Estimation of Ex-post Income

In the foregoing example, the income for the year 19X0 has been calculated on the basis that the expected future net receipts at the end of the year 19X0 remained the same as those at the beginning of the year. Under such conditions, ex-ante and ex-post income would be the same.

If, however, the present value of expected future net receipts at the end of the year 19X0 are different from the present value of those expected receipts at the beginning of the year, we may say that the ex-post income is different from the ex-ante income. The ex-ante income refers, therefore, to the estimated income derived from the time perspective of the beginning of the year, and the ex-post income refers to the estimated income derived from the time perspective at the end of the year.

The subjective nature of economic income

The net present value method of valuation presents measurement problems in a number of ways. Accuracy of measurement depends upon the degree of certainty under which the forecasts of expected future cash flows are made. Ideally, the size of the net future cash flows should be estimated with reasonable accuracy as should the time-profile of these future cash flows. This is because a sum of money in two years' time is worth more than the same sum of money in three years'. We shall discuss the problems further when we examine capital budgeting decisions.

The net present value concept also requires that the discount rate selected for reducing the future cash flows to their present value should reflect accurately the time-value of money. If interest rates are going to fluctuate during the time period considered for using the asset, it follows that the correct present value of the asset will be distorted simply because the correct discount rate has not been applied.

Because the future cash flows and discount rate cannot be determined with certainty, Edwards and Bell ( 2015) call economic income 'subjective income', and dismiss the concept on the grounds that it cannot be satisfactorily applied on an operational basis. They echo, therefore, Hicks's own dissatisfaction with the concept.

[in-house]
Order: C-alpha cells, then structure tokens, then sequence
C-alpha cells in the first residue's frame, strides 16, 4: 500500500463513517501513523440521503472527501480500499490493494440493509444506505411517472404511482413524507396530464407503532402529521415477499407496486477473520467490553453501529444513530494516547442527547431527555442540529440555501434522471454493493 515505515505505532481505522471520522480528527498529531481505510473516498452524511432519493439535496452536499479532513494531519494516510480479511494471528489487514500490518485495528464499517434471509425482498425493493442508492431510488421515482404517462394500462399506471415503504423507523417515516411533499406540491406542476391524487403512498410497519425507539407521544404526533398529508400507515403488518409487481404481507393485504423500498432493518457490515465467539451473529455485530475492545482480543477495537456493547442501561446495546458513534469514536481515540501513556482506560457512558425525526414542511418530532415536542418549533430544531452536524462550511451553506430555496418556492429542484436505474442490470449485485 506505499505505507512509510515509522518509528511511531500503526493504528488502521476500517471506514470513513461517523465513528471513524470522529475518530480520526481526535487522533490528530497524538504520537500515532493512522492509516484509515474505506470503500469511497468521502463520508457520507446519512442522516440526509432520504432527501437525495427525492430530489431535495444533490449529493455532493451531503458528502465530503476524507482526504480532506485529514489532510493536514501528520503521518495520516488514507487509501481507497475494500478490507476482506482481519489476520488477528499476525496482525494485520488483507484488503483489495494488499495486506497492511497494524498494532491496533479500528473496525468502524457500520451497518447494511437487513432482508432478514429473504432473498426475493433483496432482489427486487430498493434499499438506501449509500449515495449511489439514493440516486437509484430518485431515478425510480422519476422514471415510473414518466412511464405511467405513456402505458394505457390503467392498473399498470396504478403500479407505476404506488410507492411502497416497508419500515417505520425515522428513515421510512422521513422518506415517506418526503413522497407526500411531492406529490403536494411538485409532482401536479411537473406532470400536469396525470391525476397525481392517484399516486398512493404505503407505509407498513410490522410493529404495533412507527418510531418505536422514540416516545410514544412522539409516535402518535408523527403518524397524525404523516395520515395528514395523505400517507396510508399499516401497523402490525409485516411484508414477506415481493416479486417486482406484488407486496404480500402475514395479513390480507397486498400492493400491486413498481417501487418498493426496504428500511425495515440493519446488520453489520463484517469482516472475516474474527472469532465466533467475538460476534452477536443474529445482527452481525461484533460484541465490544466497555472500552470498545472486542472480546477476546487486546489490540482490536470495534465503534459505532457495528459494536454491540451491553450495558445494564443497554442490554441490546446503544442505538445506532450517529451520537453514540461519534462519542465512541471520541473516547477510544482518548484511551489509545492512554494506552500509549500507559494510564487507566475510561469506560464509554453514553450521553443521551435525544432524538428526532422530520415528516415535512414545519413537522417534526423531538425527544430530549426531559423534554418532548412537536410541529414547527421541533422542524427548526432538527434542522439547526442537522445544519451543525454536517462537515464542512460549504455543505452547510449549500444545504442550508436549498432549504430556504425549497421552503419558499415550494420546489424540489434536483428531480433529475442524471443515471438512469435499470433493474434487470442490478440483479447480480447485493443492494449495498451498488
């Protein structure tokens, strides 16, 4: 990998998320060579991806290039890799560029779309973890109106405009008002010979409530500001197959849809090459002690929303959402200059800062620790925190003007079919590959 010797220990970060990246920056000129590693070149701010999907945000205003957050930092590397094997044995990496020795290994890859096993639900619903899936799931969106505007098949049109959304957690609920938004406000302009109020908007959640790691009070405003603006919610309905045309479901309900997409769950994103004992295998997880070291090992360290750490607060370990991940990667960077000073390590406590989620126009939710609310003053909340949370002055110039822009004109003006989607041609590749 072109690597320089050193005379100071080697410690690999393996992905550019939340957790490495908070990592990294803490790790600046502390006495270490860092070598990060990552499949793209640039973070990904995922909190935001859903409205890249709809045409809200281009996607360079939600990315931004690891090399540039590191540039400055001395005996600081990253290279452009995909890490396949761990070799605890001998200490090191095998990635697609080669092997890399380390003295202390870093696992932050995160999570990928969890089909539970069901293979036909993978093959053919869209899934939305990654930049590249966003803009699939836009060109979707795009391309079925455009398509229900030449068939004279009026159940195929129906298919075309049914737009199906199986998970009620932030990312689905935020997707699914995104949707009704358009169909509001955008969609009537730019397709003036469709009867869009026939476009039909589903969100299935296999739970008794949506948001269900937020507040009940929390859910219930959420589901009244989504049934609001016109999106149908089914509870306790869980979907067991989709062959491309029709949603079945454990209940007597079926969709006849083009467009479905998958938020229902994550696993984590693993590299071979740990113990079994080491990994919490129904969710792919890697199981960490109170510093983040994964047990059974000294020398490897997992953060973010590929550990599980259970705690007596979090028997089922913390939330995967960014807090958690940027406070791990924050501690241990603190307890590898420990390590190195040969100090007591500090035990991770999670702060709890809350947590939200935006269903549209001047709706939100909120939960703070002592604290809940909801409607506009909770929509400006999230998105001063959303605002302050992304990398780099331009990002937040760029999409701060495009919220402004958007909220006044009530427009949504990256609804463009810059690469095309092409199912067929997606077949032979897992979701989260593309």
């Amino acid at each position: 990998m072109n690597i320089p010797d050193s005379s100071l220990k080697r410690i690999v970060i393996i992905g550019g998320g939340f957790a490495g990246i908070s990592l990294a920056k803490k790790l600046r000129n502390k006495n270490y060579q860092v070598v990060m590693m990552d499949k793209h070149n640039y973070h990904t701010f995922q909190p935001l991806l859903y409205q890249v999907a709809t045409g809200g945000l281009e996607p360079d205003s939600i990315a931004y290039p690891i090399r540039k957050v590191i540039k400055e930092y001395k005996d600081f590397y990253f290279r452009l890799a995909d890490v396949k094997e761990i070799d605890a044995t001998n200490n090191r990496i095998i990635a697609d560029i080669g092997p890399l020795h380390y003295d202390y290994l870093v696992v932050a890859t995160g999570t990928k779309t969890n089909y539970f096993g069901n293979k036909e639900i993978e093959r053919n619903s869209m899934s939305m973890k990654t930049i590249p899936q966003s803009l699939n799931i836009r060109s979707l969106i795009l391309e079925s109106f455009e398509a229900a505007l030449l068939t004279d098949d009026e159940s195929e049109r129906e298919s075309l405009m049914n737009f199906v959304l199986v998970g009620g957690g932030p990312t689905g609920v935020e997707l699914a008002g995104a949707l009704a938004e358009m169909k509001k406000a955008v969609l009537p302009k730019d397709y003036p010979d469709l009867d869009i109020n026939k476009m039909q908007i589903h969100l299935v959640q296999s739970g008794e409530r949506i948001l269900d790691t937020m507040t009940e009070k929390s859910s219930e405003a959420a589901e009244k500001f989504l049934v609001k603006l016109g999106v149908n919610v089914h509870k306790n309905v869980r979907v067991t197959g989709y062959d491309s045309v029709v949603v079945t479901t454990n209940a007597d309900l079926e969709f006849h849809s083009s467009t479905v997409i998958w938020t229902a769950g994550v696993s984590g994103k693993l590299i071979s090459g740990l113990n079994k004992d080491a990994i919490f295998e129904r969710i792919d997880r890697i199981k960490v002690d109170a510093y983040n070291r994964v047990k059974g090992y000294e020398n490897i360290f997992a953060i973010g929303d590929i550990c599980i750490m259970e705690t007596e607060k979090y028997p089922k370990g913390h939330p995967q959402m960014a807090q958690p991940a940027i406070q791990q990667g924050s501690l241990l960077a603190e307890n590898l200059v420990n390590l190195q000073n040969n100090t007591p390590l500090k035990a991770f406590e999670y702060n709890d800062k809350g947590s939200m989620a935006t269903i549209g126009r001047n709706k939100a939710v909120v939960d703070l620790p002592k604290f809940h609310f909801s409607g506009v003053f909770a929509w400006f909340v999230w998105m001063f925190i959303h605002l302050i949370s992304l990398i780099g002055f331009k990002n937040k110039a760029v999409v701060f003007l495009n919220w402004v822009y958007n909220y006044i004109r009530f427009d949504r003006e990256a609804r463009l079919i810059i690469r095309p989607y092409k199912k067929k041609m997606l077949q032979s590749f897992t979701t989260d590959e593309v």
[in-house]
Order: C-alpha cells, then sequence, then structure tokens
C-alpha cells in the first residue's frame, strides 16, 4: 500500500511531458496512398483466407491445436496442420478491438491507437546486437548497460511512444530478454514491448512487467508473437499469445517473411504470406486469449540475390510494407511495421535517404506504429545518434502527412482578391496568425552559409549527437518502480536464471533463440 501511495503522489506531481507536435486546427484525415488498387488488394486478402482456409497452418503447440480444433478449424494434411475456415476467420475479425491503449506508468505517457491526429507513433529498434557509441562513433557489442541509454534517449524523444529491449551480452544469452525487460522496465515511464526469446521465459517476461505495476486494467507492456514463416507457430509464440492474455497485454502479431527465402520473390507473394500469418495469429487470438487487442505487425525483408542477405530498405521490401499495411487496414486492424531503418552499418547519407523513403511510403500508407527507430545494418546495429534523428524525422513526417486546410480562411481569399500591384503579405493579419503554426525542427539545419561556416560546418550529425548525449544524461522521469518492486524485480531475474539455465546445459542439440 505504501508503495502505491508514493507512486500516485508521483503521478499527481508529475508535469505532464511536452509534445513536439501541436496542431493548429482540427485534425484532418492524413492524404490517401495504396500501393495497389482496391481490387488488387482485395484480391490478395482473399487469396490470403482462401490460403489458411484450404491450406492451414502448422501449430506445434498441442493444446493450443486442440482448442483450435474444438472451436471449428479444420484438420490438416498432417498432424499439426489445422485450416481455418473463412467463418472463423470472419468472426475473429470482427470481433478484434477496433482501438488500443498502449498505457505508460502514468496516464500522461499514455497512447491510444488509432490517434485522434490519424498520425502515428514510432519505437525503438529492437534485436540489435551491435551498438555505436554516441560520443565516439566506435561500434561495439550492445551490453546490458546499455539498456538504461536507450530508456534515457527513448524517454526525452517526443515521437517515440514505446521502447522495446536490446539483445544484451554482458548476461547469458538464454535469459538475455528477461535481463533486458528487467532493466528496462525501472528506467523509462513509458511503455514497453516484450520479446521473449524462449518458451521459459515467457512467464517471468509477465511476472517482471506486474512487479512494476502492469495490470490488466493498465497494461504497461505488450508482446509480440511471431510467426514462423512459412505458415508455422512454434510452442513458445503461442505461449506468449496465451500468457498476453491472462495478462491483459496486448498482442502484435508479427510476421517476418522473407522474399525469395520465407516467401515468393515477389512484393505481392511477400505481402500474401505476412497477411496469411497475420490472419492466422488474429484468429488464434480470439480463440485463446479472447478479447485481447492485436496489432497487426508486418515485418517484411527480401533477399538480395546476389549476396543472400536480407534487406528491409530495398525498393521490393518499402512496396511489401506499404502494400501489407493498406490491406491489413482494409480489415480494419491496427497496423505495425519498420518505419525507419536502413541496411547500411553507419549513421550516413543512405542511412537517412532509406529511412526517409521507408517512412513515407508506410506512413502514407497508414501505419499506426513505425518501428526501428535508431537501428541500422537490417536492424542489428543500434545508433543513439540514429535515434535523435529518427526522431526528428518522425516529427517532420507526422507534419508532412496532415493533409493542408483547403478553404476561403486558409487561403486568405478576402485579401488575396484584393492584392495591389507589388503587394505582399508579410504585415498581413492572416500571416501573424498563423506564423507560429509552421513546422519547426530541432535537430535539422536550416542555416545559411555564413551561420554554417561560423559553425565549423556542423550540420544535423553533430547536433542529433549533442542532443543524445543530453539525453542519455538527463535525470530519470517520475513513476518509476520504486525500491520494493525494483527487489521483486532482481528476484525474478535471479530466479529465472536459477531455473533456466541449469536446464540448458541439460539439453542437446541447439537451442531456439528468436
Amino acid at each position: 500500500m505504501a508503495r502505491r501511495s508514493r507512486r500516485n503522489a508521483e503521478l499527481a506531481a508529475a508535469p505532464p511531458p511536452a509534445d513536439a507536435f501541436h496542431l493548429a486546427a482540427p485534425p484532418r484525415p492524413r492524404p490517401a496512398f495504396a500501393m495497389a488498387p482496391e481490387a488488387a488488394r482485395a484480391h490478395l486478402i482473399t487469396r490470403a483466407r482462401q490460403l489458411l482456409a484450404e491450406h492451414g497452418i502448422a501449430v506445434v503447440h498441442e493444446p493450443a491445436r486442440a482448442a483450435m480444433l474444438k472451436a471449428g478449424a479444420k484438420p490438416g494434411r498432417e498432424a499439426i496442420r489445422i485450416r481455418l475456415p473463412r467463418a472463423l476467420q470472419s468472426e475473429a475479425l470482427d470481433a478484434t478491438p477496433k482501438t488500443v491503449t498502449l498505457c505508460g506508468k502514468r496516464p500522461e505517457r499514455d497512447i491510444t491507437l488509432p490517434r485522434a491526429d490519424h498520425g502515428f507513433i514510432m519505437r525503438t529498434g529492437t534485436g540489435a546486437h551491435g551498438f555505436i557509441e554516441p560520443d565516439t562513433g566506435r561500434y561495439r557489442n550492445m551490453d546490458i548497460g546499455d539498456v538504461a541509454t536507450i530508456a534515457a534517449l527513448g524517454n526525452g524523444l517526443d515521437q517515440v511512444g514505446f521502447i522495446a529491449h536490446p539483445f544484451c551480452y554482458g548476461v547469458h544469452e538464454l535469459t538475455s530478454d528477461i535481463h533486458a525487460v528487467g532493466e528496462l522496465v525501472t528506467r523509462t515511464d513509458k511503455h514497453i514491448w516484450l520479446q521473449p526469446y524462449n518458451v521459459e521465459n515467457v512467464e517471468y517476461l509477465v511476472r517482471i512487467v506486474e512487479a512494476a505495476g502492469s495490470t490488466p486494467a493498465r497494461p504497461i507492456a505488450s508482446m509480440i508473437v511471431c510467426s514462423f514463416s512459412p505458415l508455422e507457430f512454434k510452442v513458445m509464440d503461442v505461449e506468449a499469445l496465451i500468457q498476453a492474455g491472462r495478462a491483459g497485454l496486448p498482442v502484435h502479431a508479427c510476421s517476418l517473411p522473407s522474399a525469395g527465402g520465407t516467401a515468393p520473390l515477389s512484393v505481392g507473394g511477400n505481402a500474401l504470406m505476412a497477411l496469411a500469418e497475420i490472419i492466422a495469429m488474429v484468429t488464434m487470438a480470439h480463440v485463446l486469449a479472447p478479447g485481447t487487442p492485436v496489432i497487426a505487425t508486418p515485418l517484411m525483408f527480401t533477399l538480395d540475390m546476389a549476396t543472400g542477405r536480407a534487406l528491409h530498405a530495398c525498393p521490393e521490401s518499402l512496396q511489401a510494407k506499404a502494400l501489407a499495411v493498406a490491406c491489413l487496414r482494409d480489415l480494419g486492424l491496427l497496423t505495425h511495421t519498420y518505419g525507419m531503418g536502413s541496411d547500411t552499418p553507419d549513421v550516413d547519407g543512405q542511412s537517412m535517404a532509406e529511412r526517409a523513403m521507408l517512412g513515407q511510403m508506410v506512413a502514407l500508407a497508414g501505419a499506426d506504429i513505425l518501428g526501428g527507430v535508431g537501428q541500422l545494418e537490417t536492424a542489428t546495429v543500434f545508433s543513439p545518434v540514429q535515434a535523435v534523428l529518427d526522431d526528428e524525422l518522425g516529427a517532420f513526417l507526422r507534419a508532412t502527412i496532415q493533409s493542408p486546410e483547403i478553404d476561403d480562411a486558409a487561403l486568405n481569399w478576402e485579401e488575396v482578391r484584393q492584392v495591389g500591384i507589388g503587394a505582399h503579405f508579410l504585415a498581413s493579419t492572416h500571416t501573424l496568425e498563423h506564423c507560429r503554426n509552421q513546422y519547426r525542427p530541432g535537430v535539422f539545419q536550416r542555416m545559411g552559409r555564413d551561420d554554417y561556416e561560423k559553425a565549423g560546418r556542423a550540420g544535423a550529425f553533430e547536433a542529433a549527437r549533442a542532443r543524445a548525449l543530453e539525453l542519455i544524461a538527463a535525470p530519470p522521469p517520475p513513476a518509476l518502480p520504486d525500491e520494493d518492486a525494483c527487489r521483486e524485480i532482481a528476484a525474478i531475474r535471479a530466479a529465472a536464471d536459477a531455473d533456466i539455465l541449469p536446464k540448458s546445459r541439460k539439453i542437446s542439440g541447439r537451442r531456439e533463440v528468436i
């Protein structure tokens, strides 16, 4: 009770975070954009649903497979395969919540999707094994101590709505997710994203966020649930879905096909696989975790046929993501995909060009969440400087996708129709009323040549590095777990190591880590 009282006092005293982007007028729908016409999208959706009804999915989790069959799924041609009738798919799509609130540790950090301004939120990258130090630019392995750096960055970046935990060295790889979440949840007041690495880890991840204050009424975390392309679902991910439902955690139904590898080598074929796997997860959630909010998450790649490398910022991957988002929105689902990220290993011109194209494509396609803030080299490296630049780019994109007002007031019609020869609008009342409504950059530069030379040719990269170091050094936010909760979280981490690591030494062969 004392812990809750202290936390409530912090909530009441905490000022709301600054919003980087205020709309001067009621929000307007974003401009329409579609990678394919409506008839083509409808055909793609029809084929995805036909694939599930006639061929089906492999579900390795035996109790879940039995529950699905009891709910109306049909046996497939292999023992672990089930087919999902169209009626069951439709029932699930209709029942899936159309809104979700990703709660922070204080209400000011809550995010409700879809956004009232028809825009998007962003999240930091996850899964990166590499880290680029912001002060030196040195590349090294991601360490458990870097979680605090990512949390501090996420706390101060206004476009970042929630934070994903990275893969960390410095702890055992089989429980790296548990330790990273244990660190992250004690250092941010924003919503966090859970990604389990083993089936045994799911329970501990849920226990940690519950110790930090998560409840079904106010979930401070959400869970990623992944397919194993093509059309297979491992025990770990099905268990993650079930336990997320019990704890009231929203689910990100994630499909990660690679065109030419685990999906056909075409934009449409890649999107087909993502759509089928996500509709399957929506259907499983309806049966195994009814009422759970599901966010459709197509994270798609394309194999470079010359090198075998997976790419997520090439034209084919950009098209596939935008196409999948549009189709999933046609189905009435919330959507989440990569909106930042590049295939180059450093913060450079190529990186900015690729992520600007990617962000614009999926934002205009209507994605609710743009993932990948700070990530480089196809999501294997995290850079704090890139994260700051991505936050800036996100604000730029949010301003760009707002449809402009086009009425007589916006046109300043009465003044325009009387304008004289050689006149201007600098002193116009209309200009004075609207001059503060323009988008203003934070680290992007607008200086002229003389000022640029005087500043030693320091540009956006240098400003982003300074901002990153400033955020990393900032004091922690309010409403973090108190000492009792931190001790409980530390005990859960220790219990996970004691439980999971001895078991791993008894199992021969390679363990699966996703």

We mentioned in Part 2 that because of uncertainty surrounding the valuation of a firm, it is not the accountant's function to value the firm for the shareholder or investor. On the contrary, it is for the investor to establish the firm's value as an investment and to bear the risk implied in such a valuation. The role of the accountant is to furnish information which is useful for this purpose. The usefulness and relevance of the information provided in financial reports lies in the effectiveness with which it allows the investor to formulate valuations with some degree of accuracy. In the face of uncertainty, accuracy can never be guaranteed, but information about past and current performance may be used as a basis of developing projection and estimates of likely future trends. The adequacy of the accountant's presentation of information for this purpose, the clarity and sufficiency of disclosure are the central problem, therefore, facing the accounting profession in this area. The investor should use the information provided to make his own estimates of future net receipts, and taking into account his assessment of the degree of uncertainty involved in those estimates, he should discount those estimated net receipts by an appropriate discount rate to arrive at his valuation of the firm. This valuation will retain a high degree of subjectivity, for the discount rate will vary from individual to individual depending upon their respective risk preferences. Therefore, the concept of well-offness is really a matter of an individual's personal preferences. For all these reasons, the concept of economic income has little applicability to the problem of financial reporting.

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Read on: Economic Concepts

The process of valuation is central to all aspects of decision making. As we shall see in Part 5, capital budgeting decisions require forecasts to be made about the present value of streams of future net cash receipts associated with investment projects. Similarly, investors may also be regarded as exchanging current assets, namely cash or cash equivalents, for a stream of future dividends in the form of cash dividends or increments in the value of their shares.

In this analysis, capital is valued on the basis of discounted future net receipts. Therefore, it is directly relevant to the... see: Economic Concepts